With the rise of new technology and digital transformation, many companies have started to focused on employee experience. Understanding why this is so important and how you can measure it is essential. We will walk through everything you need to know about employee experience management — from its definition and critical stages to measuring results. We'll cover what it entails for all aspects of your company: employees and customers alike. By the end of this article, you'll know how to get started with your employee experience management program!
Employee experience (EQ) is how employees feel about their work environment, from the moment they log on in the morning until they log off at night. It includes all aspects of their experience with their employer—how they feel about their job, co-workers, physical environment, and technology.
The technological environment is a crucial part of the employee experience. Employees should be able to easily and quickly access their work tools and information that is important to them. Technology should also be engaging, meaning it should engage employees emotionally regarding their work. An outdated system (or one that doesn’t fit your needs) could negatively affect your organization's morale and productivity.
The physical environment is where you spend most of your time, which can significantly impact your performance. The physical environment includes office space, furniture, and equipment like computers. If you're not productive at work, it's likely due to some aspect of your physical environment that needs attention.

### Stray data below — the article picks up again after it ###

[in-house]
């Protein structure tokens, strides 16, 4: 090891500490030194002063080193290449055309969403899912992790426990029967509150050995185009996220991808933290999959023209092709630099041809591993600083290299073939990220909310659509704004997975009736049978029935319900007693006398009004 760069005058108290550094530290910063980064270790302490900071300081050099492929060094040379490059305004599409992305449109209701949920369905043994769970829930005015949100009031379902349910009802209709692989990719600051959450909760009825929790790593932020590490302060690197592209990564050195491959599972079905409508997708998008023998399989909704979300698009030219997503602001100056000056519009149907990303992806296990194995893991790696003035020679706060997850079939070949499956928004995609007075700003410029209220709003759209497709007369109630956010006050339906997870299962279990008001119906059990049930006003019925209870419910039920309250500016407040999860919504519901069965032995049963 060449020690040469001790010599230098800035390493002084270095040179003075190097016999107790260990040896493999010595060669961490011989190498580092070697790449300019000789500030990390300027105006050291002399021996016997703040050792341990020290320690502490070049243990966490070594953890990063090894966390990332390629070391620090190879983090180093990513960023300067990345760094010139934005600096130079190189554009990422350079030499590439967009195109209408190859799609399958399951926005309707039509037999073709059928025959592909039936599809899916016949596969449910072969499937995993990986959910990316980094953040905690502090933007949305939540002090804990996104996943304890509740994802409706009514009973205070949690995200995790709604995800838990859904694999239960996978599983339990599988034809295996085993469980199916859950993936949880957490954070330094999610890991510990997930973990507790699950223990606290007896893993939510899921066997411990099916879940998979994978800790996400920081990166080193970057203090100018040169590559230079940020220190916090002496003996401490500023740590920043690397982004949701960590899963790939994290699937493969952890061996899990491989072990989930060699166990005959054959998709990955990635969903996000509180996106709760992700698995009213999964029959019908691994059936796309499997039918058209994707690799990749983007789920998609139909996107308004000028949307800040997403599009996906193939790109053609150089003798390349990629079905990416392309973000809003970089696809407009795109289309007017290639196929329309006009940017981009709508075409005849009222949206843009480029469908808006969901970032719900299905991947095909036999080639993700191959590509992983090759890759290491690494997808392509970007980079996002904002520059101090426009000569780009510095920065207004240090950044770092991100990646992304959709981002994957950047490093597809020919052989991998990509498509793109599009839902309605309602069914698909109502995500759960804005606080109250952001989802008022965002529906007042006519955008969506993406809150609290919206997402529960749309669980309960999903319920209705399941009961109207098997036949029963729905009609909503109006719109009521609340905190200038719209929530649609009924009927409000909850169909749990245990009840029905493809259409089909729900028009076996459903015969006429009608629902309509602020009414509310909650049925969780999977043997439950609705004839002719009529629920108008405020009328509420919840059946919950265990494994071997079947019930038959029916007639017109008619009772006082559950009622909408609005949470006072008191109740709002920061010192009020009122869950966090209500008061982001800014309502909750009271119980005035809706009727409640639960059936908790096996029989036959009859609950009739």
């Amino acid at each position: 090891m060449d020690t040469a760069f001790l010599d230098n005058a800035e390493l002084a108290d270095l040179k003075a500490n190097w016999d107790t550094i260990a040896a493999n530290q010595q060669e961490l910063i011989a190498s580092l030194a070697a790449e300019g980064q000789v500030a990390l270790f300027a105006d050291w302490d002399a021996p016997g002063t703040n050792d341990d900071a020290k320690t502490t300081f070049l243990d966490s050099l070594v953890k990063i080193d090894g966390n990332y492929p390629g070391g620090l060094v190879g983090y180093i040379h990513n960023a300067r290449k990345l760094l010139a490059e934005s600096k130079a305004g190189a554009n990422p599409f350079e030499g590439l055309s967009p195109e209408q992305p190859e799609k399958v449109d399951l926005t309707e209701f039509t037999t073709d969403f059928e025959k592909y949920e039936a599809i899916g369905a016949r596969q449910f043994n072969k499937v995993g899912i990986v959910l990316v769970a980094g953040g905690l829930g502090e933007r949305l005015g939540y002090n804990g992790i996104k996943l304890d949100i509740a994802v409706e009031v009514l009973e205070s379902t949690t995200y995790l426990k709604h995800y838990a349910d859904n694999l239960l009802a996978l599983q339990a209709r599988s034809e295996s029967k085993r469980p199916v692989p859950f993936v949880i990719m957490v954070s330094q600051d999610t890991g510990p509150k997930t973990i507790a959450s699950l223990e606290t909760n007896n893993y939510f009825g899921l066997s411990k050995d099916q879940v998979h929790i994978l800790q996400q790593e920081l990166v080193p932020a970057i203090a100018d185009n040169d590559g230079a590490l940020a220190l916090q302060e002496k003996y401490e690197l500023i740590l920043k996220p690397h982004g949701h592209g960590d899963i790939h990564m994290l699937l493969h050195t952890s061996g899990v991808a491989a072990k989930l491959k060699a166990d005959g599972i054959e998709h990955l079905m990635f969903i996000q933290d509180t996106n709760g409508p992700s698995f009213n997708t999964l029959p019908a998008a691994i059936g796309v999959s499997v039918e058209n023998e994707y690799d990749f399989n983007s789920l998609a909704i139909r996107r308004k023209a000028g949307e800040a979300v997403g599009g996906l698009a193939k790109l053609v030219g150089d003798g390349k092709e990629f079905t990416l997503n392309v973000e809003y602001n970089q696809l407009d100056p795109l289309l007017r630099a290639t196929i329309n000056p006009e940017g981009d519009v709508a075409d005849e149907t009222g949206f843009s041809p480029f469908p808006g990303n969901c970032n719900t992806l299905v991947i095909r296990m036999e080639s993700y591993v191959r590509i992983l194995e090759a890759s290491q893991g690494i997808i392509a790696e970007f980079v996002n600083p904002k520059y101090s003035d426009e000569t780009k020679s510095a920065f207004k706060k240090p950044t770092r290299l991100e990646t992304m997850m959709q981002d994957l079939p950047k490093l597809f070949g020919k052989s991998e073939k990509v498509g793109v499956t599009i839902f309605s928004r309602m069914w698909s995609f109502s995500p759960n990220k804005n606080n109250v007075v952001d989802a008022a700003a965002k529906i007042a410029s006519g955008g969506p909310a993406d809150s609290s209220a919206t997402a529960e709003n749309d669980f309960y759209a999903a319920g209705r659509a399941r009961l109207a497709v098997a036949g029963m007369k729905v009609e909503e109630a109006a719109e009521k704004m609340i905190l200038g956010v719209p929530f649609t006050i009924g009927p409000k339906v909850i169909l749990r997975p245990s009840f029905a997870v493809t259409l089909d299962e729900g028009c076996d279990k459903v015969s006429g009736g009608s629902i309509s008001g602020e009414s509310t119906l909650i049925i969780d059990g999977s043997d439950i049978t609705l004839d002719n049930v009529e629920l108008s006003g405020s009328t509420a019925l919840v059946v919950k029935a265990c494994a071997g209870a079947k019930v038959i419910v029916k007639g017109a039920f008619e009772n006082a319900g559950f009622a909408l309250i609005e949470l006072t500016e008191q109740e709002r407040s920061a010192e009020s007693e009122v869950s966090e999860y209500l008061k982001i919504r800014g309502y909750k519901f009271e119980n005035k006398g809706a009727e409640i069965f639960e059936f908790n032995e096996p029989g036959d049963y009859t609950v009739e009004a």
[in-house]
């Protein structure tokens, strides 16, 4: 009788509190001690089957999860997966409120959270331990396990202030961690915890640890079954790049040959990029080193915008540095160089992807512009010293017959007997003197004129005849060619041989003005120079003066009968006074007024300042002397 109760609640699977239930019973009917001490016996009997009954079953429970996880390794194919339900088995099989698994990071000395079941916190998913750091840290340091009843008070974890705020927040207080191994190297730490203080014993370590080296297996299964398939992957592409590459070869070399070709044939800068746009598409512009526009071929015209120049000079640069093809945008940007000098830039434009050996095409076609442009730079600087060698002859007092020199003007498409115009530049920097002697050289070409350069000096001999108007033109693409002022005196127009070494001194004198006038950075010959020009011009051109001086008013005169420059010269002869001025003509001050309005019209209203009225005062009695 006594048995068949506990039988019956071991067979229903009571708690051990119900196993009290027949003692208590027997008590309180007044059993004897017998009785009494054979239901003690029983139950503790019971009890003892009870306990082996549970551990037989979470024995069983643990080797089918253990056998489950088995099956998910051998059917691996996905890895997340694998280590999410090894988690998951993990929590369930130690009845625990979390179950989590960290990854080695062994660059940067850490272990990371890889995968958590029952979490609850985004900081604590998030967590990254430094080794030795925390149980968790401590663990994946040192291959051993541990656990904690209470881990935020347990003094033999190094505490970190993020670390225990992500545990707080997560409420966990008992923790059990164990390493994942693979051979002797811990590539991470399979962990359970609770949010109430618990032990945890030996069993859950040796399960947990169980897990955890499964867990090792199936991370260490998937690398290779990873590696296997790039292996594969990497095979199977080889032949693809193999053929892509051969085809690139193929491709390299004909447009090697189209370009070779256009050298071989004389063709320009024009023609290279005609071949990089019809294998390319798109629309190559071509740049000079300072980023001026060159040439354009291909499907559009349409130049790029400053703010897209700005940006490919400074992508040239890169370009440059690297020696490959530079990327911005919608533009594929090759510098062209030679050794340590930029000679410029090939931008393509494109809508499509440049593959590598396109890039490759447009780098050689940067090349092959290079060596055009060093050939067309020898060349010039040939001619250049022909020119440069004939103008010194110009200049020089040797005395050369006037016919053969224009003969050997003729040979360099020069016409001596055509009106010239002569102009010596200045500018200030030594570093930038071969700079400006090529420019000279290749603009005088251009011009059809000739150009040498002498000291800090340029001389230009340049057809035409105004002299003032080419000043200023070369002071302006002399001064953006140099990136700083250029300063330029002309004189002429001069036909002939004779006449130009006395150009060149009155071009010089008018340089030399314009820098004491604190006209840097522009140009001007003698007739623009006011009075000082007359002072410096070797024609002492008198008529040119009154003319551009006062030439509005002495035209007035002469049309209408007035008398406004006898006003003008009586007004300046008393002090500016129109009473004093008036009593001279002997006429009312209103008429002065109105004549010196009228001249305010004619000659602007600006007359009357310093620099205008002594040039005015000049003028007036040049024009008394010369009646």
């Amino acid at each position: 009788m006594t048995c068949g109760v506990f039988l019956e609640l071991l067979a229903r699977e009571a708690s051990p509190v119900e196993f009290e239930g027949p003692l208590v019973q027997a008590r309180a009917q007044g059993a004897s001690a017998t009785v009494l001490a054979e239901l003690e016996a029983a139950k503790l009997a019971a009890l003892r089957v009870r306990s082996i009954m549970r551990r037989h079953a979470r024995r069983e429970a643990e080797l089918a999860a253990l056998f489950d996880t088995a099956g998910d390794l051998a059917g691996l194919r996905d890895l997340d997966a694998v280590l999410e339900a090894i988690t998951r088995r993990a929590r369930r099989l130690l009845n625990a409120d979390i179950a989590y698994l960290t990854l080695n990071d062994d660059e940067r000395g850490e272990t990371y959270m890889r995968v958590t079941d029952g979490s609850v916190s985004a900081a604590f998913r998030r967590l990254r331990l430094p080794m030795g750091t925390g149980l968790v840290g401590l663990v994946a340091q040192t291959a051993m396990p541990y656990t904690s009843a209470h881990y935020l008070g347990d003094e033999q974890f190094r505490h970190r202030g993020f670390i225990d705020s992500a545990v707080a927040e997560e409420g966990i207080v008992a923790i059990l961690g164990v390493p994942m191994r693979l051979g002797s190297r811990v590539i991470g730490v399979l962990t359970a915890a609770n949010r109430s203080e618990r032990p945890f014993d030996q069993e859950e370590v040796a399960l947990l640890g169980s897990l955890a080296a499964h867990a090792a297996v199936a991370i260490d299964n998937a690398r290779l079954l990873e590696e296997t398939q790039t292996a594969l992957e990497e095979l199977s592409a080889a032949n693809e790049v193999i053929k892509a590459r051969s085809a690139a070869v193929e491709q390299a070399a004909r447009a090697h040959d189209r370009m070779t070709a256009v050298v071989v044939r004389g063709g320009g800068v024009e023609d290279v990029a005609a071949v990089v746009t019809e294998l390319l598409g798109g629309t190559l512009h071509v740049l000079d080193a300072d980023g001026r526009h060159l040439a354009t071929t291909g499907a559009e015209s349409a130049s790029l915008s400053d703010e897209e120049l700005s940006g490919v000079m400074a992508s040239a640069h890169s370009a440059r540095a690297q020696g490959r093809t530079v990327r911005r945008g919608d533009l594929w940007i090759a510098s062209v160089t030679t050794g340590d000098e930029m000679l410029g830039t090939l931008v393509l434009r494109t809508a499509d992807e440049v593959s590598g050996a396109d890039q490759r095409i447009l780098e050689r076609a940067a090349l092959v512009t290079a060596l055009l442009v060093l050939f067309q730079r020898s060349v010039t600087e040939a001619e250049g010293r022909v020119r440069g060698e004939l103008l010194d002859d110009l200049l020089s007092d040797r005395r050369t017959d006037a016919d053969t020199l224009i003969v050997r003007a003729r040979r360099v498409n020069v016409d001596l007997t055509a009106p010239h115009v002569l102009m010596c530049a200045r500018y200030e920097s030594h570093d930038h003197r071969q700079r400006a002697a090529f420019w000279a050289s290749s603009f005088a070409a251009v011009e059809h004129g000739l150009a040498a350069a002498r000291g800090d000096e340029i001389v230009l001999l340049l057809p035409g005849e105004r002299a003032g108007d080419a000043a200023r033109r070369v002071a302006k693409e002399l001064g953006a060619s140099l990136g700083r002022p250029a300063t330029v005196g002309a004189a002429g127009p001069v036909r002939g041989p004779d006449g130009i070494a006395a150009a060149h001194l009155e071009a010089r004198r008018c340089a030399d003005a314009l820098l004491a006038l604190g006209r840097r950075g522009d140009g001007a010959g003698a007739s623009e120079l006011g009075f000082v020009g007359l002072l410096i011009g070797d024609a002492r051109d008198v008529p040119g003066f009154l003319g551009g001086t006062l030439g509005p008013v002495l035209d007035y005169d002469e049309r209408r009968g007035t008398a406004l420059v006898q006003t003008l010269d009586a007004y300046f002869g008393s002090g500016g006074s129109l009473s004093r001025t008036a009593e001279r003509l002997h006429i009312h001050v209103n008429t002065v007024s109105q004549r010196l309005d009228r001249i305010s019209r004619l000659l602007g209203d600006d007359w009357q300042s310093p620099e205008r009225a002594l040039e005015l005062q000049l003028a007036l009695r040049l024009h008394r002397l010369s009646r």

It also includes the home office—as many people spend more time working from home than they do in the office these days—so if this applies to you (and it probably does), make sure to consider how you can improve productivity in this setting as well.
Culture is the way people do things, the way people behave and interact, and how people feel about your company. It’s also what happens when you manage culture (culture management). Culture is influential because it impacts every aspect of your business, including:
Workplace culture is how people are treated at work. When employees are engaged in their jobs, they are more likely to become loyal customers and remain with your company longer than those who aren't involved. If customers enjoy their interactions with your organization, they'll be more likely to purchase from you and refer others!
Employee experience management (EEM) ensures employees feel valued, happy, and fulfilled in the workplace.
When you think about it, employees are at the heart of every organization. They're your frontline sales staff and customer service representatives—the people who interact with customers daily. They're also the people who help build great products or services (even if they're not directly involved in product development, they're still contributing to that process). So it stands to reason that if you want your organization's products or services to be successful, you must do everything possible to support your employees to effectively perform their roles and deliver excellent customer service or product development results.